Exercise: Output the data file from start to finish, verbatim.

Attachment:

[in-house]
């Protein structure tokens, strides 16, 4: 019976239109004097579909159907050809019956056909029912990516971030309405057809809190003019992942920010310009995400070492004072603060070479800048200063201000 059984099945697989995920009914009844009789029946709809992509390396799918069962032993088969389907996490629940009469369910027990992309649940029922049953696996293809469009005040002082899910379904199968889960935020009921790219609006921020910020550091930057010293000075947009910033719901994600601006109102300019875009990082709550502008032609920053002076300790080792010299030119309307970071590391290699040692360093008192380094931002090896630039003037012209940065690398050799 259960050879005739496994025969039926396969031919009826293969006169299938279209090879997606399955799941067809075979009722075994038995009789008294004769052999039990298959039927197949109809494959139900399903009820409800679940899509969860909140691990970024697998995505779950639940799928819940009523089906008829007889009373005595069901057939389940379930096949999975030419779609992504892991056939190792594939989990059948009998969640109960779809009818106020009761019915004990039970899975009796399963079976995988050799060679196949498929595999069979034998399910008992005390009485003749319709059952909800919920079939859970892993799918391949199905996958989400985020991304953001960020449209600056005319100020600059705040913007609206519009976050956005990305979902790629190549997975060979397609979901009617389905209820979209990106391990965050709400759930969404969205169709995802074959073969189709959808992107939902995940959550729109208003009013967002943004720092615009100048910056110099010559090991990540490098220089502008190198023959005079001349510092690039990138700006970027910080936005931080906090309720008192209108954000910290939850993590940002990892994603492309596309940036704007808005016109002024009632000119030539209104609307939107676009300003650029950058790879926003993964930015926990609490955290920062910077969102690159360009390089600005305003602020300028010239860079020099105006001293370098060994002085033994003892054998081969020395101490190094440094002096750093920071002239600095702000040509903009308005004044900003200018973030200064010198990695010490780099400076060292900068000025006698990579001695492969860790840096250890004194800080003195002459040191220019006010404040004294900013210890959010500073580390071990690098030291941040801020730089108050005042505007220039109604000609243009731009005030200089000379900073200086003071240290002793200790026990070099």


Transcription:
[in-house]
């Protein structure tokens, strides 16, 4: 019976239109004097579909159907050809019956056909029912990516971030309405057809809190003019992942920010310009995400070492004072603060070479800048200063201000 059984099945697989995920009914009844009789029946709809992509390396799918069962032993088969389907996490629940009469369910027990992309649940029922049953696996293809469009005040002082899910379904199968889960935020009921790219609006921020910020550091930057010293000075947009910033719901994600601006109102300019875009990082709550502008032609920053002076300790080792010299030119309307970071590391290699040692360093008192380094931002090896630039003037012209940065690398050799 259960050879005739496994025969039926396969031919009826293969006169299938279209090879997606399955799941067809075979009722075994038995009789008294004769052999039990298959039927197949109809494959139900399903009820409800679940899509969860909140691990970024697998995505779950639940799928819940009523089906008829007889009373005595069901057939389940379930096949999975030419779609992504892991056939190792594939989990059948009998969640109960779809009818106020009761019915004990039970899975009796399963079976995988050799060679196949498929595999069979034998399910008992005390009485003749319709059952909800919920079939859970892993799918391949199905996958989400985020991304953001960020449209600056005319100020600059705040913007609206519009976050956005990305979902790629190549997975060979397609979901009617389905209820979209990106391990965050709400759930969404969205169709995802074959073969189709959808992107939902995940959550729109208003009013967002943004720092615009100048910056110099010559090991990540490098220089502008190198023959005079001349510092690039990138700006970027910080936005931080906090309720008192209108954000910290939850993590940002990892994603492309596309940036704007808005016109002024009632000119030539209104609307939107676009300003650029950058790879926003993964930015926990609490955290920062910077969102690159360009390089600005305003602020300028010239860079020099105006001293370098060994002085033994003892054998081969020395101490190094440094002096750093920071002239600095702000040509903009308005004044900003200018973030200064010198990695010490780099400076060292900068000025006698990579001695492969860790840096250890004194800080003195002459040191220019006010404040004294900013210890959010500073580390071990690098030291941040801020730089108050005042505007220039109604000609243009731009005030200089000379900073200086003071240290002793200790026990070099």